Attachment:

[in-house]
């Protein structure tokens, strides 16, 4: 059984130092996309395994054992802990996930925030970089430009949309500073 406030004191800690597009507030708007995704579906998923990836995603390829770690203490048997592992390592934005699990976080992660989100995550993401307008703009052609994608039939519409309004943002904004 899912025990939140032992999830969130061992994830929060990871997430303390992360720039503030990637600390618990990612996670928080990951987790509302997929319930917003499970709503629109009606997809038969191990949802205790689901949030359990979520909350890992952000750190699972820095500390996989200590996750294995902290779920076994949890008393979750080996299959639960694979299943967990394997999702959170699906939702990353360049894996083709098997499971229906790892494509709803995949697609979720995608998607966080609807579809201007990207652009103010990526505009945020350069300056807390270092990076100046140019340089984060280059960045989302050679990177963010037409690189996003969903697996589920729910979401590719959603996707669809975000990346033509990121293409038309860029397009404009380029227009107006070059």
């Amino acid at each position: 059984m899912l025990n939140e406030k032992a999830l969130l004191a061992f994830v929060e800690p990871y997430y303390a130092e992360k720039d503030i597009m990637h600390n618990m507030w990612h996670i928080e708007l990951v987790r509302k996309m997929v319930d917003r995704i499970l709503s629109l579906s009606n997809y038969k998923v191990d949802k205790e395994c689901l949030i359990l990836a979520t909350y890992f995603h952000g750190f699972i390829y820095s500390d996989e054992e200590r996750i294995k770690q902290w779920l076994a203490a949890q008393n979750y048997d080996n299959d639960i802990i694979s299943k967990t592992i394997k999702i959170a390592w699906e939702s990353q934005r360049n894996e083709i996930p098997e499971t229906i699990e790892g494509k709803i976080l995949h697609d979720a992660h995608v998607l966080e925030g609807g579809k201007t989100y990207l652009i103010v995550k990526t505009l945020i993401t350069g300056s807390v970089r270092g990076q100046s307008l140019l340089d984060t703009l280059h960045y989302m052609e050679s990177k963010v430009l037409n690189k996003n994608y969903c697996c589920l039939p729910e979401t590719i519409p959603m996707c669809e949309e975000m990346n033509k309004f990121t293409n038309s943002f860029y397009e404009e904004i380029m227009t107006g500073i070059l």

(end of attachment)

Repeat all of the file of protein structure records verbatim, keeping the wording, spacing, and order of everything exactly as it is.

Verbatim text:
[in-house]
């Protein structure tokens, strides 16, 4: 059984130092996309395994054992802990996930925030970089430009949309500073 406030004191800690597009507030708007995704579906998923990836995603390829770690203490048997592992390592934005699990976080992660989100995550993401307008703009052609994608039939519409309004943002904004 899912025990939140032992999830969130061992994830929060990871997430303390992360720039503030990637600390618990990612996670928080990951987790509302997929319930917003499970709503629109009606997809038969191990949802205790689901949030359990979520909350890992952000750190699972820095500390996989200590996750294995902290779920076994949890008393979750080996299959639960694979299943967990394997999702959170699906939702990353360049894996083709098997499971229906790892494509709803995949697609979720995608998607966080609807579809201007990207652009103010990526505009945020350069300056807390270092990076100046140019340089984060280059960045989302050679990177963010037409690189996003969903697996589920729910979401590719959603996707669809975000990346033509990121293409038309860029397009404009380029227009107006070059």
């Amino acid at each position: 059984m899912l025990n939140e406030k032992a999830l969130l004191a061992f994830v929060e800690p990871y997430y303390a130092e992360k720039d503030i597009m990637h600390n618990m507030w990612h996670i928080e708007l990951v987790r509302k996309m997929v319930d917003r995704i499970l709503s629109l579906s009606n997809y038969k998923v191990d949802k205790e395994c689901l949030i359990l990836a979520t909350y890992f995603h952000g750190f699972i390829y820095s500390d996989e054992e200590r996750i294995k770690q902290w779920l076994a203490a949890q008393n979750y048997d080996n299959d639960i802990i694979s299943k967990t592992i394997k999702i959170a390592w699906e939702s990353q934005r360049n894996e083709i996930p098997e499971t229906i699990e790892g494509k709803i976080l995949h697609d979720a992660h995608v998607l966080e925030g609807g579809k201007t989100y990207l652009i103010v995550k990526t505009l945020i993401t350069g300056s807390v970089r270092g990076q100046s307008l140019l340089d984060t703009l280059h960045y989302m052609e050679s990177k963010v430009l037409n690189k996003n994608y969903c697996c589920l039939p729910e979401t590719i519409p959603m996707c669809e949309e975000m990346n033509k309004f990121t293409n038309s943002f860029y397009e404009e904004i380029m227009t107006g500073i070059l």